Photo and Video Chronology - Kīlauea - May 27, 2018

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Radar shows enlargement of summit eruptive vent

 

Radar shows enlargement of summit eruptive vent...

This image shows radar data acquired by the European Space Agency's Sentinel-1 satellite over Kīlauea Volcano on May 19 at 6:30 PM HST (left) compared to May 25 at 6:30 PM HST (right). The satellite transmits a radar signal toward the surface and measures the strength of the return, with bright areas indicating a strong return and dark areas a weak return. Strong returns indicate rough surfaces or slopes that point back at the radar, while weak returns come from smooth surfaces or slopes angled away from the radar.

Comparing the two images shows that the summit eruptive vent continues to expand as the unsupported conduit walls collapse. As of the afternoon of May 25, the vent expansion included not only continued westward growth of the vent rim, but also a subsidiary pit on the north part of the floor of Halema‘uma‘u crater. The vent area is now approximately 90 acres, and we anticipate further enlargements over the coming days to weeks as subsidence of Kīlauea caldera, rockfalls, and small explosions continue.

(Public domain.)

 Eruption continues from fissure complex, lower East Rift Zone

Eruption continues from fissure complex, lower East Rift Zone...

Pāhoehoe lava advancing west from fissure 7 (lava fountain in background) on Leilani Avenue. Fissure 7 activity increased overnight, with lava fountains reaching 50 to 60 m (164 to 197 ft) high.

(Public domain.)

 Fissure 6—fountains on May 23, inactive on May 26

Dramatic lava fountains at fissure 6 on Kīlauea Volcano's lower East Rift Zone on May 23, 2018, around 9:30 p.m. HST, are compared in the final frames of this video to the inactive fissure three days later (May 26, 2018, at 5:11 p.m. HST).

(Public domain.)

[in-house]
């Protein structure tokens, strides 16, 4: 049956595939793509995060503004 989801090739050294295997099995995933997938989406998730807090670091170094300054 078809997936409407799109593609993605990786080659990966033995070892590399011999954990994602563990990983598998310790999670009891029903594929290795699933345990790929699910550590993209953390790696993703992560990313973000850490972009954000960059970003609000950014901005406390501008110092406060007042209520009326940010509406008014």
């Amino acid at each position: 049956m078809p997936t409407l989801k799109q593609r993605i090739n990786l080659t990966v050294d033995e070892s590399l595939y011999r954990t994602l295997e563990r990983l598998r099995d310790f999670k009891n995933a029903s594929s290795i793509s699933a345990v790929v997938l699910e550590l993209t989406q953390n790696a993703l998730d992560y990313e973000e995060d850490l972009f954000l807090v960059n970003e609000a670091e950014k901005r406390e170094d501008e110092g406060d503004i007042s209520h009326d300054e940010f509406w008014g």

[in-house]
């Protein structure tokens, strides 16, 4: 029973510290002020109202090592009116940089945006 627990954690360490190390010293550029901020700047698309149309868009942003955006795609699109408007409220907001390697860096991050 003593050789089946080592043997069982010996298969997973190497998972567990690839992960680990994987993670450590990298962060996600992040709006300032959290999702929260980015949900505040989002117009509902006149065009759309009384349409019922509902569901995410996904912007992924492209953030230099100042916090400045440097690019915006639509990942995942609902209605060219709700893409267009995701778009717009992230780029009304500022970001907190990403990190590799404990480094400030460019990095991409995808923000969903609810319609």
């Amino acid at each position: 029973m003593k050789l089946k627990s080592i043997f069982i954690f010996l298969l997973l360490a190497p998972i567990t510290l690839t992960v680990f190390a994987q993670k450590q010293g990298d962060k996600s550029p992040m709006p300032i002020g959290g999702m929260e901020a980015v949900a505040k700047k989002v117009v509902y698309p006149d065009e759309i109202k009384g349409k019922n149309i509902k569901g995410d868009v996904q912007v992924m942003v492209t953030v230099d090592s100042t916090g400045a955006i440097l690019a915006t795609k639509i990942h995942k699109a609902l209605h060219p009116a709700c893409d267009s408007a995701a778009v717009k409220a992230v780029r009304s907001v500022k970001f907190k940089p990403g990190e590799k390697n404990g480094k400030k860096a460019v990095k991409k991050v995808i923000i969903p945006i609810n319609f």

Fissure 7 activity increases overnight

Downrift view of fissure 7 and a line of low lava fountains on Kīlauea Volcano's lower East Rift Zone. Fissure 7 activity increased overnight, with lava fountains reaching 150-200 feet high and producing a large spatter rampart over 100 feet tall. The fountains fed a perched pāhoehoe flow 20-40 feet thick, and a flow that ultimately turned south toward the coast.

(Public domain.)

Aerial view of the ocean-entry areas at about 12:30 p.m. HST. Lava ...

Aerial view of the ocean-entry areas at about 12:30 p.m. HST. Lava flowing into the ocean diminished overnight and this morning (note lack of obvious plume at the entry areas). View is toward the northwest. Photograph courtesy of Civil Air Patrol.

(Courtesy Civil Air Patrol)

Aerial photos

Aerial view of the eastern-most end of the fissure complex (top right) and active lava channels and inactive flows south of the fissures (toward left side of photo) at about 12:30 p.m. HST; the ocean is out of view left side of photo. In this view, fissure 22 in top right is supplying most of the lava to the active channel. Photograph courtesy of Civil Air Patrol.

(Courtesy Civil Air Patrol)

 Aerial view of Kīlauea Volcano's summit

Aerial photo of summit

Aerial view of Kīlauea Volcano's summit caldera and an ash plume billowing from Halema‘uma‘u, a crater within the caldera. The USGS–Hawaiian Volcano Observatory and Hawai‘i Volcanoes National Park's Jaggar Museum are visible on the caldera rim (center right); Kīlauea Military Camp can be seen in the lower right. Photo courtesy of the Civil Air Patrol.

(Courtesy of Civil Air Patrol)

On May 27, 2018, around noon, an ashy plume rises from the Overlook...

On May 27, 2018, around noon, an ashy plume rose from the Overlook crater at Kīlauea Volcano’s summit. The base of the plume is about 600 m (2,000 ft) wide. The summit continues to subside in response to the withdrawal of magma. Rockfalls from the steep crater walls into the crater have produced explosions that send ash plumes to heights of 10,000 feet above sea level or higher.

(Public domain.)

 UAS mission documents conditions at the Overlook vent

A UAS (Unmanned Aircraft Systems) mission during this past week documented the widening of the Overlook ventEarthquakes in the Kīlauea Volcano's summit region continue as the area subsides and adjusts to the withdrawal of magma. The vent is widening due to the collapse of the steep enclosing walls and rim. Large rockfalls from these areas have triggered explosive events that produce minor amounts of ashfall downwind. The video surveys the southeast rim of the Overlook vent to the old Overlook parking lot, showing cracks in the rim and areas dusted with ash. Limited UAS flights into this hazardous area are conducted with permission and coordination with Hawai‘i Volcanoes National Park. The information is used to quantify change and informs our assessment of hazards, which is shared with the National Park Service and emergency managers. Footage is courtesy of the U.S. Department of the Interior Office of Aviation Services.

(Public domain.)